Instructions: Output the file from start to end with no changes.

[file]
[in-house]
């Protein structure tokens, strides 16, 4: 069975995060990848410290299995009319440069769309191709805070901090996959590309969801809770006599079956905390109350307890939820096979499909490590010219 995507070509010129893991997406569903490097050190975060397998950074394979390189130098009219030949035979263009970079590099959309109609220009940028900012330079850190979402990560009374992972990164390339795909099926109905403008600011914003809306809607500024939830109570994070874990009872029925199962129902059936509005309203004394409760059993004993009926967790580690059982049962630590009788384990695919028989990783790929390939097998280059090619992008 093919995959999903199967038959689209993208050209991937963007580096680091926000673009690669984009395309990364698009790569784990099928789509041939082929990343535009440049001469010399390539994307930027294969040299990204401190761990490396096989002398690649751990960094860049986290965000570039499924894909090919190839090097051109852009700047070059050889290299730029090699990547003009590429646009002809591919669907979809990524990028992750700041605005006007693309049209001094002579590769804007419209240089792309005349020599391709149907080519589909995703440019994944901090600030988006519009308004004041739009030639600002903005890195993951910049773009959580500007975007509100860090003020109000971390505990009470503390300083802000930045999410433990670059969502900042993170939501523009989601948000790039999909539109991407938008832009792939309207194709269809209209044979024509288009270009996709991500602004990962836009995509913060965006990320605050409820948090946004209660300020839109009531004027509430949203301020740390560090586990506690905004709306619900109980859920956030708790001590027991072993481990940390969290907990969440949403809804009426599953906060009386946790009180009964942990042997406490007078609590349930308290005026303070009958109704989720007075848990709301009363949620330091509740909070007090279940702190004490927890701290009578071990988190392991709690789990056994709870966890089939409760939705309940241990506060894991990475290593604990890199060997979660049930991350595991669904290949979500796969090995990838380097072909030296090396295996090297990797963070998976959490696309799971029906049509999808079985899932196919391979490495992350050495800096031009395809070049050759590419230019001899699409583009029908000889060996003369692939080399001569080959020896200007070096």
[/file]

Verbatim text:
[in-house]
């Protein structure tokens, strides 16, 4: 069975995060990848410290299995009319440069769309191709805070901090996959590309969801809770006599079956905390109350307890939820096979499909490590010219 995507070509010129893991997406569903490097050190975060397998950074394979390189130098009219030949035979263009970079590099959309109609220009940028900012330079850190979402990560009374992972990164390339795909099926109905403008600011914003809306809607500024939830109570994070874990009872029925199962129902059936509005309203004394409760059993004993009926967790580690059982049962630590009788384990695919028989990783790929390939097998280059090619992008 093919995959999903199967038959689209993208050209991937963007580096680091926000673009690669984009395309990364698009790569784990099928789509041939082929990343535009440049001469010399390539994307930027294969040299990204401190761990490396096989002398690649751990960094860049986290965000570039499924894909090919190839090097051109852009700047070059050889290299730029090699990547003009590429646009002809591919669907979809990524990028992750700041605005006007693309049209001094002579590769804007419209240089792309005349020599391709149907080519589909995703440019994944901090600030988006519009308004004041739009030639600002903005890195993951910049773009959580500007975007509100860090003020109000971390505990009470503390300083802000930045999410433990670059969502900042993170939501523009989601948000790039999909539109991407938008832009792939309207194709269809209209044979024509288009270009996709991500602004990962836009995509913060965006990320605050409820948090946004209660300020839109009531004027509430949203301020740390560090586990506690905004709306619900109980859920956030708790001590027991072993481990940390969290907990969440949403809804009426599953906060009386946790009180009964942990042997406490007078609590349930308290005026303070009958109704989720007075848990709301009363949620330091509740909070007090279940702190004490927890701290009578071990988190392991709690789990056994709870966890089939409760939705309940241990506060894991990475290593604990890199060997979660049930991350595991669904290949979500796969090995990838380097072909030296090396295996090297990797963070998976959490696309799971029906049509999808079985899932196919391979490495992350050495800096031009395809070049050759590419230019001899699409583009029908000889060996003369692939080399001569080959020896200007070096």